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Title X Family Planning Program


Women who decide to become pregnant, rather than having it “just happen,” are better prepared emotionally and financially for the demands of parenting. But they can’t make that decision if they lack access to contraception.

Forty-five percent of pregnancies among all women are described by the women themselves as unplanned. Women under age 30 account for the majority of these (nearly 2 million of the 2.8 million unplanned pregnancies in the US). We have seen progress in recent years—as unplanned pregnancies have begun to decline—but more work remains to ensure that everyone has the power to decide.

Unlike many other health issues, unplanned pregnancy is completely preventable. Only 5% of unplanned pregnancies occurred in women using birth control carefully and consistently. The other 95% of unplanned pregnancies occur among women who don’t contraception or who use it inconsistently.

The reasons for this are complex, but it often comes down to a lack of access to the full range of contraceptive options. This is particularly important for people who face the greatest disparities in unplanned pregnancy. For example, the unplanned pregnancy rate remains higher for black and Hispanic women than for white women, and these disparities remain even when controlling for income.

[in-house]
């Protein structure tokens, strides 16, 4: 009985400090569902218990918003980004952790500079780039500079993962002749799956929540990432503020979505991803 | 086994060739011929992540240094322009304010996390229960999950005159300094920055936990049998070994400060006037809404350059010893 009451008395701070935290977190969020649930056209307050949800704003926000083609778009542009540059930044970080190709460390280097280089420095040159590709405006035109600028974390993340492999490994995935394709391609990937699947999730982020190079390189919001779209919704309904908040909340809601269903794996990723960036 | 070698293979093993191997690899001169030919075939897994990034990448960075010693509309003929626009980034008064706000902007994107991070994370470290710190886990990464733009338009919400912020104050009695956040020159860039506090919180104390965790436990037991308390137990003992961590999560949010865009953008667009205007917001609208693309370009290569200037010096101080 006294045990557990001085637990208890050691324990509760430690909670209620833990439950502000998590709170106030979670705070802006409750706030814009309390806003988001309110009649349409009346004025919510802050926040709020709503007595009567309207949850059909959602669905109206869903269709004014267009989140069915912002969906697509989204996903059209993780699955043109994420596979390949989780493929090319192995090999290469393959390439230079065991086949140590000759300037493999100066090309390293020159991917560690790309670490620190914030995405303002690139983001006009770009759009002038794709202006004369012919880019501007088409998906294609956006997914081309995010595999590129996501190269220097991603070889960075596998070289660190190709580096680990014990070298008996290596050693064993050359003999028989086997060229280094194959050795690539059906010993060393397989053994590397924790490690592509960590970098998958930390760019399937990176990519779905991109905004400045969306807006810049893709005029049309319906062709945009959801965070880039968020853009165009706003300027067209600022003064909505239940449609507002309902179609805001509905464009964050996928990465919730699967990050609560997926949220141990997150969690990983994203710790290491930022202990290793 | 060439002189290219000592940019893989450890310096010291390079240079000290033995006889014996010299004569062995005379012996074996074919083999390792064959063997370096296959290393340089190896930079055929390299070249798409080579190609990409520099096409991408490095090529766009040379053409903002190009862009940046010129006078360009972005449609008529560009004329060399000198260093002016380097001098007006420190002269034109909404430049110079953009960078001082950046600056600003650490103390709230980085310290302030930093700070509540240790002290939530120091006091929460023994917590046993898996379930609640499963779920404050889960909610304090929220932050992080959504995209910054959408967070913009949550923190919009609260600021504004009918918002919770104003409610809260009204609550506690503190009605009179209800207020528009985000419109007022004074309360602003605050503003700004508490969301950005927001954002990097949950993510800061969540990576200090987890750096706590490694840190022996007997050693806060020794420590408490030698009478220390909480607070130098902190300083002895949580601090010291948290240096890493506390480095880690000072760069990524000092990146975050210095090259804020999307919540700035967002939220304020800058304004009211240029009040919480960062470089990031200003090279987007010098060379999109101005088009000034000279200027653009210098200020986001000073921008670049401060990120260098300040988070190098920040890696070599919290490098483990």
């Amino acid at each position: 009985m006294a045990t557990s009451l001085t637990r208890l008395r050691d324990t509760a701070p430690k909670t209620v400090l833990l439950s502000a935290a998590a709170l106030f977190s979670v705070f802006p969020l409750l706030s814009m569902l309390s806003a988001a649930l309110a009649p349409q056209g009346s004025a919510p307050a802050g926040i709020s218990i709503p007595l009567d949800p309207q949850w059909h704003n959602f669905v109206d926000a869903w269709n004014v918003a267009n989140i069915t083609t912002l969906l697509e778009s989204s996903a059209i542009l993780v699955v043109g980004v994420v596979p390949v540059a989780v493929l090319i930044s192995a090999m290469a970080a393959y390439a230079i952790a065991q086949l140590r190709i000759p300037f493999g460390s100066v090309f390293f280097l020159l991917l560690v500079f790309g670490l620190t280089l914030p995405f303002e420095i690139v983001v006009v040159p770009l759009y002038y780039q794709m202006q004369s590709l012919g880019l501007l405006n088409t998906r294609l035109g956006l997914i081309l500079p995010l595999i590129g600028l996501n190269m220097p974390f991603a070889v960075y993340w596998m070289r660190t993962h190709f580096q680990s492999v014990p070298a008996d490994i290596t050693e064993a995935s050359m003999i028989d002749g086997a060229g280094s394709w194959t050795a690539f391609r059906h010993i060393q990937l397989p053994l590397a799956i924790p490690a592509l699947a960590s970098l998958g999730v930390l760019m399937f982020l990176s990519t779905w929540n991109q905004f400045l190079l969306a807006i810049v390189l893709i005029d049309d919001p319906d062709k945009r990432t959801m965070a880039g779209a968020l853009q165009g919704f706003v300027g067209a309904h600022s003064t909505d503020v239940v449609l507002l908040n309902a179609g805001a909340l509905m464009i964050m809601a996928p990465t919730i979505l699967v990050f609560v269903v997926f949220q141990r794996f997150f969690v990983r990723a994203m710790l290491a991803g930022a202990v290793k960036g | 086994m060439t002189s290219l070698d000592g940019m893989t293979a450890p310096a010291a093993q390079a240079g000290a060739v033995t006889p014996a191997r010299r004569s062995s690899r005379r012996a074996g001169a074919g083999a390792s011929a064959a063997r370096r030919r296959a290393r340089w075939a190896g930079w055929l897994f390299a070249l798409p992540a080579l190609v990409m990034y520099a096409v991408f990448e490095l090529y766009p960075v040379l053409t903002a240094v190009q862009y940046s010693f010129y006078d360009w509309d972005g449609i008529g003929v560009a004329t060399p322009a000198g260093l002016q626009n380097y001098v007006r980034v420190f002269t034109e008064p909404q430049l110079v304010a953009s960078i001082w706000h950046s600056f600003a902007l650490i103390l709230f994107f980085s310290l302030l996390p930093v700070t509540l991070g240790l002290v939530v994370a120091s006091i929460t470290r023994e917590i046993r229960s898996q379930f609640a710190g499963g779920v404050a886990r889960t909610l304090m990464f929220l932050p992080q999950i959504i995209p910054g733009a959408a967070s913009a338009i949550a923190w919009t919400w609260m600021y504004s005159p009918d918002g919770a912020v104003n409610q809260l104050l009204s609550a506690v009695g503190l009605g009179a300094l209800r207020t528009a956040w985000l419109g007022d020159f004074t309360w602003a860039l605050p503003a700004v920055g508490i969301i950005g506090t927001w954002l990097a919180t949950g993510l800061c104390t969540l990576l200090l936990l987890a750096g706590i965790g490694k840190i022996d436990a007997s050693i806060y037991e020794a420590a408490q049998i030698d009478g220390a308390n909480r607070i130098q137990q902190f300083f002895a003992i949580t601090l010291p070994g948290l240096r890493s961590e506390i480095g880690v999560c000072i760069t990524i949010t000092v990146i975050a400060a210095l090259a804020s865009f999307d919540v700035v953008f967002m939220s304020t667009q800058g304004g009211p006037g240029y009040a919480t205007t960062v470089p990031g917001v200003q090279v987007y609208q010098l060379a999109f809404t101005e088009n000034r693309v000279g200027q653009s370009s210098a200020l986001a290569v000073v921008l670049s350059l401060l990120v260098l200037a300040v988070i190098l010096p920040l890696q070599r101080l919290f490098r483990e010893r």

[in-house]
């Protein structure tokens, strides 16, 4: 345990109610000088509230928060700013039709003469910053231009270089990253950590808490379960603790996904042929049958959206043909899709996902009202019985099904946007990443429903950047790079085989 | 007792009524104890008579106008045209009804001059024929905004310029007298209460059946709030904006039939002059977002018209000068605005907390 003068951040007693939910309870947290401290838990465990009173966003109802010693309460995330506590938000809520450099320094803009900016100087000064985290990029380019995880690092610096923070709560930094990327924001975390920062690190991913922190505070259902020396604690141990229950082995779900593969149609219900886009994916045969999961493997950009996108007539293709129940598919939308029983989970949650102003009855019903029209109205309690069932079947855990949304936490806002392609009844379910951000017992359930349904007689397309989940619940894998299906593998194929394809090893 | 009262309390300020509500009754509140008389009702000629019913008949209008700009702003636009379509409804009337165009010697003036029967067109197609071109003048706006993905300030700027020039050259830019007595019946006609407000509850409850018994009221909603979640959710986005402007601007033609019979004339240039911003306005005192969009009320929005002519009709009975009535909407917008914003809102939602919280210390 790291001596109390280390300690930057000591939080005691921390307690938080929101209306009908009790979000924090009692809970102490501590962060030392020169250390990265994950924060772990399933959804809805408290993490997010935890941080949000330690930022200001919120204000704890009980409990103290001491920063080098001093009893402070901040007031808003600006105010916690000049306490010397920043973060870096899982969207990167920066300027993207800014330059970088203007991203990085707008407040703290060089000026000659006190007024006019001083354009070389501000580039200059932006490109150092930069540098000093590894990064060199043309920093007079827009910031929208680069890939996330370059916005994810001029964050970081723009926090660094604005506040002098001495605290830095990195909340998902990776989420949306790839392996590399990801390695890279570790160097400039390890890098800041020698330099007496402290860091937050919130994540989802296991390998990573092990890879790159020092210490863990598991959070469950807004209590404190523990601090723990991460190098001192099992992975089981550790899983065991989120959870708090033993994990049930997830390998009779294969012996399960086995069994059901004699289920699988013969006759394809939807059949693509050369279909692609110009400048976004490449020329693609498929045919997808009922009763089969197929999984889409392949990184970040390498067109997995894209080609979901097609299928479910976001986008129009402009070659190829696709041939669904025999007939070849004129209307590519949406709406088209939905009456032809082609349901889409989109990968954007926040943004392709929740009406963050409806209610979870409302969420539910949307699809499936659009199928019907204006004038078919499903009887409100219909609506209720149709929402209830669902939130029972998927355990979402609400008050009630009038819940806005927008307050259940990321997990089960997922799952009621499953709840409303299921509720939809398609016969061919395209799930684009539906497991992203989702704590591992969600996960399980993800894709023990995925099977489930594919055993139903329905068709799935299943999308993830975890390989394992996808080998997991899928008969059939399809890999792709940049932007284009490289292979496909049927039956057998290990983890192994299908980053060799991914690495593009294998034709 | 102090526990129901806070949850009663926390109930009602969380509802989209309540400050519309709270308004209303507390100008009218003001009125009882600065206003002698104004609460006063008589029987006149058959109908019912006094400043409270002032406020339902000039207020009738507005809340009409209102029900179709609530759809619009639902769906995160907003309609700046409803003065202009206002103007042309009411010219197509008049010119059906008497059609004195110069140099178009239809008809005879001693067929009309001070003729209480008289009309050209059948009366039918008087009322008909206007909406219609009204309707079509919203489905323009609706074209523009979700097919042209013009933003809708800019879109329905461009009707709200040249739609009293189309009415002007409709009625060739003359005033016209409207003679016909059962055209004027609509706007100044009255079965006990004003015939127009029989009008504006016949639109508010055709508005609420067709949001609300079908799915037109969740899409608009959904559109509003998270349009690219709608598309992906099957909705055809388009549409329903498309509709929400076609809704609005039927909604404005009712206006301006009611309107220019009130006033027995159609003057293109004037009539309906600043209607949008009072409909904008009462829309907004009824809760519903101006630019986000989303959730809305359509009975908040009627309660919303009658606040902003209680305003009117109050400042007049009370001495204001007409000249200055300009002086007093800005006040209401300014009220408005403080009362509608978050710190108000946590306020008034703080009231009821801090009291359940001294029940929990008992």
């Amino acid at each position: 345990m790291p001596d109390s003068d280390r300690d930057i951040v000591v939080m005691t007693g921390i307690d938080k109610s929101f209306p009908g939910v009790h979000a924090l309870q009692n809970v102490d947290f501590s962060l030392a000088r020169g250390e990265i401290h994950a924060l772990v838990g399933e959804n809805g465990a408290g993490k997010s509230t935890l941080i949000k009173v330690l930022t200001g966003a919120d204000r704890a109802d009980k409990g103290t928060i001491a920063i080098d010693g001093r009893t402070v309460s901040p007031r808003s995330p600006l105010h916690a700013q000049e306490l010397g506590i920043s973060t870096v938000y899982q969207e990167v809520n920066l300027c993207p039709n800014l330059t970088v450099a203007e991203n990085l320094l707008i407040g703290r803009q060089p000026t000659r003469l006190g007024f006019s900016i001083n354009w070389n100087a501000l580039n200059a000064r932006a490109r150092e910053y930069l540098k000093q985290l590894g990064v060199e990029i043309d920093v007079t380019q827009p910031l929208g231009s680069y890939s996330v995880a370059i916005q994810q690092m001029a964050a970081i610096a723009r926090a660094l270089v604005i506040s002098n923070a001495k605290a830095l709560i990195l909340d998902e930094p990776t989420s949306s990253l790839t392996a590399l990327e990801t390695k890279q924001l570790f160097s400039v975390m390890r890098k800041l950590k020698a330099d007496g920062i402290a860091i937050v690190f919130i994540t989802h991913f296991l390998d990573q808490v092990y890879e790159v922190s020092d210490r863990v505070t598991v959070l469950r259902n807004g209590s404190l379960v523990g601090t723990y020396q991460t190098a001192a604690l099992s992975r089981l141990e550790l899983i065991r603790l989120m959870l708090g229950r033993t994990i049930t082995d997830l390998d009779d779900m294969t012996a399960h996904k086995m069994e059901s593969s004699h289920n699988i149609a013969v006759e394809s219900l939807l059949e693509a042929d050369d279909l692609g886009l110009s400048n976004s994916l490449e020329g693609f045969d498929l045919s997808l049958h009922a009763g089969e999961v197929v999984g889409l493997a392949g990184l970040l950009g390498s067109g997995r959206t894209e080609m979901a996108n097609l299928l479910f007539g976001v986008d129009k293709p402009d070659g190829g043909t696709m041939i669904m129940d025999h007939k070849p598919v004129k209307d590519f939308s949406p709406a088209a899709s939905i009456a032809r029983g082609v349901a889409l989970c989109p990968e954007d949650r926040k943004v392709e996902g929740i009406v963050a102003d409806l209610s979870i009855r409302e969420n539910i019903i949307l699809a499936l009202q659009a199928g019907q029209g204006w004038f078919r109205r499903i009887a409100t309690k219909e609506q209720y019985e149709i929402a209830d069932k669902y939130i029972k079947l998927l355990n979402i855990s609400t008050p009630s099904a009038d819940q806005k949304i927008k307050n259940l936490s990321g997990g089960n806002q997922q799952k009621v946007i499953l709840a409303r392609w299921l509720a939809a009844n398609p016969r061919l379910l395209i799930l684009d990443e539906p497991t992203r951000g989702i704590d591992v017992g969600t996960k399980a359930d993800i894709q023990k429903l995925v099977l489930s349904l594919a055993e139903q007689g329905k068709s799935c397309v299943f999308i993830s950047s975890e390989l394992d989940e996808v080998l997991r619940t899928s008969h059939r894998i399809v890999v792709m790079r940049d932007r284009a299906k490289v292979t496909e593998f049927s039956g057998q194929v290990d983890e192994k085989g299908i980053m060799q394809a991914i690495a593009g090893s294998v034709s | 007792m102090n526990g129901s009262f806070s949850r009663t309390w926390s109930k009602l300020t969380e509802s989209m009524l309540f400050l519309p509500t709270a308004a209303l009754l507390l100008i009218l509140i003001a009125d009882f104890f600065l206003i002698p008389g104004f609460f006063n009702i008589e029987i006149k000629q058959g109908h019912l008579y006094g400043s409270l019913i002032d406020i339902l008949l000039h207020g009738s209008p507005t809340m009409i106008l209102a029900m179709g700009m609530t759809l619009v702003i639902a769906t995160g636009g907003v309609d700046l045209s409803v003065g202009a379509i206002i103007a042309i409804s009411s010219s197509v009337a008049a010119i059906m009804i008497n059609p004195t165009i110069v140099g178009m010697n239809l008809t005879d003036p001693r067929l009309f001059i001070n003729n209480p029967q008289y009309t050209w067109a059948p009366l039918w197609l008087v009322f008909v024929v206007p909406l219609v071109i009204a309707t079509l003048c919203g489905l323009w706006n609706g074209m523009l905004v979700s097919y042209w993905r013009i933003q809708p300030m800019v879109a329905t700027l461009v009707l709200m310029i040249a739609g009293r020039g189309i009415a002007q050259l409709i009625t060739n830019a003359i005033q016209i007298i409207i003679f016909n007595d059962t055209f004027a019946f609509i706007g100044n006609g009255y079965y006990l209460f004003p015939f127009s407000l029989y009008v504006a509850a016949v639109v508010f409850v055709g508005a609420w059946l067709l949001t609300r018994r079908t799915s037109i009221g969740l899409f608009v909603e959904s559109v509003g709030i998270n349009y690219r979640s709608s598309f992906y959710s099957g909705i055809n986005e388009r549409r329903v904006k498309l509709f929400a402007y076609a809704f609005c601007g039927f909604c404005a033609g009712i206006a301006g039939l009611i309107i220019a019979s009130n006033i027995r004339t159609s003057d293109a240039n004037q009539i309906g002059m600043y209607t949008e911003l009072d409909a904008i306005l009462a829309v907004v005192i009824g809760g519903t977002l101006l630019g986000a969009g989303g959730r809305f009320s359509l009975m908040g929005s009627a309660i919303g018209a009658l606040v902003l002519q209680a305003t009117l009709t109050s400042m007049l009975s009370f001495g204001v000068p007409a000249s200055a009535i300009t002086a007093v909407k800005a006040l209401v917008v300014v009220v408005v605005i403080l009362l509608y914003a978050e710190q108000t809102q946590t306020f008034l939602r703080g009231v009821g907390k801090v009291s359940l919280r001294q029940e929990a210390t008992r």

About the Title X Family Planning Program

For nearly 50 years, the Title X family planning program has played a critical role in preventing unplanned pregnancy by offering high-quality contraceptive services, preventive screenings, and health education to low-income women and men. In addition to Medicaid, Title X is an important part of the health care safety net.

Read about private and public insurance for contraception.

What Can You Do to Protect Title X?

If you can advocate, please call or email your Senator and urge them to do the following: "As the Senate works on the FY 2020 LHHS Appropriations bill, please support $400 million for the Title X Family Planning Program and prohibit the use of FY 2020 funds to implement the Administration’s domestic gag rule, as the House-passed bill does."

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FY 2020 (October 1, 2019  - September 30, 2020) - Status: in progress

The Latest

On November 21st, Congress passed and the President signed another continuing resolution (CR) to fund the government through December 20th. This gives Congress more time to work through LHHS and other appropriations bills.

It’s still essential to keep up the drumbeat with your Senators. Call or email and urge them to do the following: ““As the Senate works on funding for FY 2020, please support $400 million in funding for the Title X Family Planning Program, and an amendment that protects the integrity of this critical program." 

We made it easy for you to activate your network. Please share this link with others so they can send emails to their members of Congress with just one click.  

What's happened so far this year on appropriations

On June 19, 2019, the House voted to pass the FY 2020 Labor, Health and Human Services, and Education (LHHS) Appropriations bill, as part of a so-called minibus package that included three other spending bills. The bill, HR 2740, passed largely along party lines (226-203). Like the bill passed by the House Appropriations Committee on May 8th, it includes $400 million in funding (an increase of $113.5 million) for Title X and prohibits the use of fiscal year 2020 funds to implement the Administration's domestic gag rule.